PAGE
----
If possible, burn the carcasses during the day, not early morning or evening when the air is heavy and odor stays close to the ground. If you have a composter, cover carcasses with sufficient litter to prevent vectors (opossums, raccoons, skunks, dogs, etc.) from uncovering and dragging them away. Also, use a probe thermometer to check the compost temperature on a regular basis. Temperature should be in the 120°F range as the bin is filling and may reach 130 to 150°F after the bin is filled. Once the temperature has peaked and fallen back to the 120°F range again (this usually takes 2 to 3 weeks), the material is ready to turn for further decomposition.
Education is key for both farm and nonfarm populations. Farmers are busy with their work and often fail to realize that most people are so far removed from agriculture today that they do not understand what it takes to put food on the table. Because they do not understand the demands of farming, people are often intolerant and unwilling to accept the occasional noise, odor, dust, and so forth that farming practices generate.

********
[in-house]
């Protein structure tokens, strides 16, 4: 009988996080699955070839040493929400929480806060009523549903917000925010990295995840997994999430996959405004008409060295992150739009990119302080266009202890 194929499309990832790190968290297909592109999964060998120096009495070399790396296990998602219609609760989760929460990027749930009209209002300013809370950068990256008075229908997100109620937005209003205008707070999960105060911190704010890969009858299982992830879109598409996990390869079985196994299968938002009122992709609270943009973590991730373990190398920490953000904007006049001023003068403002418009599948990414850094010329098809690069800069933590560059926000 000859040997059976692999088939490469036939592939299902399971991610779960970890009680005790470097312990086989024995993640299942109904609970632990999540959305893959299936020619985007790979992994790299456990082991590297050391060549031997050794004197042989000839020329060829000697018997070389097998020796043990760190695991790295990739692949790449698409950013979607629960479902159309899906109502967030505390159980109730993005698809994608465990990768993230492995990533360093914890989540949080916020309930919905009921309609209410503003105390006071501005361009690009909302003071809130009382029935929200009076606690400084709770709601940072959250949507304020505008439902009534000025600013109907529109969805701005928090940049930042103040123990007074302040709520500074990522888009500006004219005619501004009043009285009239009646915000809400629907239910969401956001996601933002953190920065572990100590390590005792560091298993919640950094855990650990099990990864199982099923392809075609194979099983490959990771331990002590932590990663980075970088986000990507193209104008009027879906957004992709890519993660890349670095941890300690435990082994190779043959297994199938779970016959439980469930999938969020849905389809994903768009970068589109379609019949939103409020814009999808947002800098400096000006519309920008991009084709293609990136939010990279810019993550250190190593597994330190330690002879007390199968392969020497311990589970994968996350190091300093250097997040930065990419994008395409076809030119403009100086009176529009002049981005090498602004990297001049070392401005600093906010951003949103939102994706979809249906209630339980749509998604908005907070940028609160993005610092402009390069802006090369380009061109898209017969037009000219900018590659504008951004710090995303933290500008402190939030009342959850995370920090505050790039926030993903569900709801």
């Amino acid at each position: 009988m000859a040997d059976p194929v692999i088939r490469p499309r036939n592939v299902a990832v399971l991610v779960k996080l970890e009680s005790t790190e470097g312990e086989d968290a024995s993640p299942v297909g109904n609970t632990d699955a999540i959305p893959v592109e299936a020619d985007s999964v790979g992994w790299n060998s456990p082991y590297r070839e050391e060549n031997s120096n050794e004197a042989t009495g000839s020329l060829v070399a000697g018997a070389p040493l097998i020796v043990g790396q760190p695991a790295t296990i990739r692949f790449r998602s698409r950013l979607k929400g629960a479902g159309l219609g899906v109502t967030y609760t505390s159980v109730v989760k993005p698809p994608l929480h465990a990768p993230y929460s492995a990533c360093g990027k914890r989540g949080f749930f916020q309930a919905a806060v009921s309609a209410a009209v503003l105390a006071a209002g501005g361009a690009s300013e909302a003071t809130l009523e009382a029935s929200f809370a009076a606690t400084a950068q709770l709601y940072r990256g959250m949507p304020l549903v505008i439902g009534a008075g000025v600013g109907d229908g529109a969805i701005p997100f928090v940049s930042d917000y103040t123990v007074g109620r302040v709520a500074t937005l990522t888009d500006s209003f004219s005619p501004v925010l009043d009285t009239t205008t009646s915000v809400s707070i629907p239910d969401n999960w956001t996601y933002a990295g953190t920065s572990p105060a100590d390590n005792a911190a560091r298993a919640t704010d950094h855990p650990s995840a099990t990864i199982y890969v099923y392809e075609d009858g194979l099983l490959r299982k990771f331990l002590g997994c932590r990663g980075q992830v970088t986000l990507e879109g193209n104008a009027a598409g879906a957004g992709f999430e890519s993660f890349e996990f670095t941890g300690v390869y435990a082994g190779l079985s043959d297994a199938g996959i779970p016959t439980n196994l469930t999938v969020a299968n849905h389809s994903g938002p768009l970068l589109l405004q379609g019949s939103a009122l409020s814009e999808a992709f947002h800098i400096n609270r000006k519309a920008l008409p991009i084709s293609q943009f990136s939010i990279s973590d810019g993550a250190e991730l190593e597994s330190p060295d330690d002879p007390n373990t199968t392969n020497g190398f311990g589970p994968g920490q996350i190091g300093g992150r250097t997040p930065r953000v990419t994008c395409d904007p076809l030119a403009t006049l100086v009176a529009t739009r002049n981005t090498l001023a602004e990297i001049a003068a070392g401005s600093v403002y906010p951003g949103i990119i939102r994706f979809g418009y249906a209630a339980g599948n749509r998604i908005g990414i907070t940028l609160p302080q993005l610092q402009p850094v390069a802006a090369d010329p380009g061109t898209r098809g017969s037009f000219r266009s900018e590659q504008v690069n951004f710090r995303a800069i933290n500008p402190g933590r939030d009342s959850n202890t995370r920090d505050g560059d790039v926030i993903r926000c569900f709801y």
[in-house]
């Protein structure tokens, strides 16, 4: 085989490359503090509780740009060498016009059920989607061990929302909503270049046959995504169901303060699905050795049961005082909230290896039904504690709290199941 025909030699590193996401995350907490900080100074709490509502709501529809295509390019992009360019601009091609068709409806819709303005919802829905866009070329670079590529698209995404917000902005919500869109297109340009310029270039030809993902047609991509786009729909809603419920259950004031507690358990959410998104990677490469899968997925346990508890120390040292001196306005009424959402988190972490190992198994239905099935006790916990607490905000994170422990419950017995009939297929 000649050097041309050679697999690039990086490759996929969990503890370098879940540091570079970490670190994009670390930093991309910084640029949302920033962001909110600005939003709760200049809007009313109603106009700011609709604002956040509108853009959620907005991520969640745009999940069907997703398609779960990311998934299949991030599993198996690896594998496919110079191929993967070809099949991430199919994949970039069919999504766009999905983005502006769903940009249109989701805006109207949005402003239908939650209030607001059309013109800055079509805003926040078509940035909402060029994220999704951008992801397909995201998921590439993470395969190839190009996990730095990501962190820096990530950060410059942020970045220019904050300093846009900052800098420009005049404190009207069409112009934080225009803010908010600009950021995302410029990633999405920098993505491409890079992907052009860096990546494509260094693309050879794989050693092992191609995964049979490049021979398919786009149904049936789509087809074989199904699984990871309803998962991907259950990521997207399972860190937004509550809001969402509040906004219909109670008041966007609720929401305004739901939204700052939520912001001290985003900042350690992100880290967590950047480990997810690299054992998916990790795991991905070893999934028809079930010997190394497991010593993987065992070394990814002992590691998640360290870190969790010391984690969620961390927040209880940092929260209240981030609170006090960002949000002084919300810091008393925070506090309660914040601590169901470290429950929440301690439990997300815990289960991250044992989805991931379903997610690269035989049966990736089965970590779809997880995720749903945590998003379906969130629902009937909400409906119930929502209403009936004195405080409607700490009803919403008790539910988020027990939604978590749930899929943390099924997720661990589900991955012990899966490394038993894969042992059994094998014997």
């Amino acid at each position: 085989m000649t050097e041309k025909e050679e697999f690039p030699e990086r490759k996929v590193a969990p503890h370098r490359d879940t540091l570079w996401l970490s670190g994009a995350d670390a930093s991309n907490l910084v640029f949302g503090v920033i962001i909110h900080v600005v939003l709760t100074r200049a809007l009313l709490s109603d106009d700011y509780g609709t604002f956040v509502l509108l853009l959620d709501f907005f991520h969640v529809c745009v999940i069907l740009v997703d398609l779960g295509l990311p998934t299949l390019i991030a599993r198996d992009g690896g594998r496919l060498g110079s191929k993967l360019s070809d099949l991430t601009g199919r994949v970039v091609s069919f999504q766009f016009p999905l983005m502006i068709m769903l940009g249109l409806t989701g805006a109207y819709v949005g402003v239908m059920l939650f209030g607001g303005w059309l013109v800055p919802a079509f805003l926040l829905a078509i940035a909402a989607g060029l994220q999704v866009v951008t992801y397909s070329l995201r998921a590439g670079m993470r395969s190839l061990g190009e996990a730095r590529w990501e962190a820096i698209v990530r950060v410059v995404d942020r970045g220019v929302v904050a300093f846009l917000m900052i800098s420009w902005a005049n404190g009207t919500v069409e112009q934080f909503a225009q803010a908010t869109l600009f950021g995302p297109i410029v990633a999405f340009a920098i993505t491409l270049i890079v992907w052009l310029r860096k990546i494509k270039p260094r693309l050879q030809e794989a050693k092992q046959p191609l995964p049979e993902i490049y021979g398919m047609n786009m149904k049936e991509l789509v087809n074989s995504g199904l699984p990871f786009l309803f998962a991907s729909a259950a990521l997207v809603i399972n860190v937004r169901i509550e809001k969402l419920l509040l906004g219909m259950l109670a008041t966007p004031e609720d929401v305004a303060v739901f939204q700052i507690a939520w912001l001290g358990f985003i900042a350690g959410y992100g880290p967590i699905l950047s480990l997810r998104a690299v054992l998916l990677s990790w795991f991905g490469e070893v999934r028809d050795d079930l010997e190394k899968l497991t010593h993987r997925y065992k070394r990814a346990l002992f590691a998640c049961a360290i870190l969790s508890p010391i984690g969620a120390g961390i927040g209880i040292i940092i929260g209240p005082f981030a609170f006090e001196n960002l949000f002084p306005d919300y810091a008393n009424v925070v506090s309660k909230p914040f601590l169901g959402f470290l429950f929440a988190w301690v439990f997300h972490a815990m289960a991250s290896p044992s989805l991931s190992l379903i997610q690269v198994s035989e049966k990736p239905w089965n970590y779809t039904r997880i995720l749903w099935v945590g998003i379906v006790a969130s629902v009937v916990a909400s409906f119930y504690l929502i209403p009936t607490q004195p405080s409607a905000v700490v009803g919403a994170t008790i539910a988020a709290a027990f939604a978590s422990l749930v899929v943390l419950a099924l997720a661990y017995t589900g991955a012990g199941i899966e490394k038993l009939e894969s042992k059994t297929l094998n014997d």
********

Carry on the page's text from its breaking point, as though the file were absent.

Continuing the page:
The agricultural community can take steps to better educate the public about farming and the needs of farmers. Local agricultural organizations can become involved with educational efforts and outreach programs for non-farmers.
Farmers can also help tell their own story. Many communities have agricultural committees associated with the local Chamber of Commerce. Volunteer for these or other agricultural promotion events at the local level. Many banks in rural areas have agricultural advisory boards that offer another opportunity to improve farm–nonfarm relationships.
While these commitments take time away from the farm, the payback can be a public that is better informed, more understanding, and, therefore, perhaps more willing to accept the occasional nuisances associated with agricultural production.Source : msstate.edu